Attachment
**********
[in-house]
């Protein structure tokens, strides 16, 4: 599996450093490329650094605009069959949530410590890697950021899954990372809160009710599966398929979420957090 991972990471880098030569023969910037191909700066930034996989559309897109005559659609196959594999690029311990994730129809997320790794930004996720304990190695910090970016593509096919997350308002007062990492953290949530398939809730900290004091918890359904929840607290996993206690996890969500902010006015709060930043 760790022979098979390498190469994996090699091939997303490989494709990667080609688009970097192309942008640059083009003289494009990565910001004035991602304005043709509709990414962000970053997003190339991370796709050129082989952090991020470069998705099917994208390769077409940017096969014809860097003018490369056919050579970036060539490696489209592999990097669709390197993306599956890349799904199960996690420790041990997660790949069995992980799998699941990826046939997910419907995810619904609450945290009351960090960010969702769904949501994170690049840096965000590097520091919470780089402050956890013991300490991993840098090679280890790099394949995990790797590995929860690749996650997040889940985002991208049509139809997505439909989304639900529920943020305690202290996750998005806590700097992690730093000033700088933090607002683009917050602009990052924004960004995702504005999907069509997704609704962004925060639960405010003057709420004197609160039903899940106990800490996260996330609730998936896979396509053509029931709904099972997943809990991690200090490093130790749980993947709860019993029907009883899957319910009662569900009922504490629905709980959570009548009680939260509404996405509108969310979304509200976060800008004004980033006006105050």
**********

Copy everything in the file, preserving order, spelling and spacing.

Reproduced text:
[in-house]
């Protein structure tokens, strides 16, 4: 599996450093490329650094605009069959949530410590890697950021899954990372809160009710599966398929979420957090 991972990471880098030569023969910037191909700066930034996989559309897109005559659609196959594999690029311990994730129809997320790794930004996720304990190695910090970016593509096919997350308002007062990492953290949530398939809730900290004091918890359904929840607290996993206690996890969500902010006015709060930043 760790022979098979390498190469994996090699091939997303490989494709990667080609688009970097192309942008640059083009003289494009990565910001004035991602304005043709509709990414962000970053997003190339991370796709050129082989952090991020470069998705099917994208390769077409940017096969014809860097003018490369056919050579970036060539490696489209592999990097669709390197993306599956890349799904199960996690420790041990997660790949069995992980799998699941990826046939997910419907995810619904609450945290009351960090960010969702769904949501994170690049840096965000590097520091919470780089402050956890013991300490991993840098090679280890790099394949995990790797590995929860690749996650997040889940985002991208049509139809997505439909989304639900529920943020305690202290996750998005806590700097992690730093000033700088933090607002683009917050602009990052924004960004995702504005999907069509997704609704962004925060639960405010003057709420004197609160039903899940106990800490996260996330609730998936896979396509053509029931709904099972997943809990991690200090490093130790749980993947709860019993029907009883899957319910009662569900009922504490629905709980959570009548009680939260509404996405509108969310979304509200976060800008004004980033006006105050």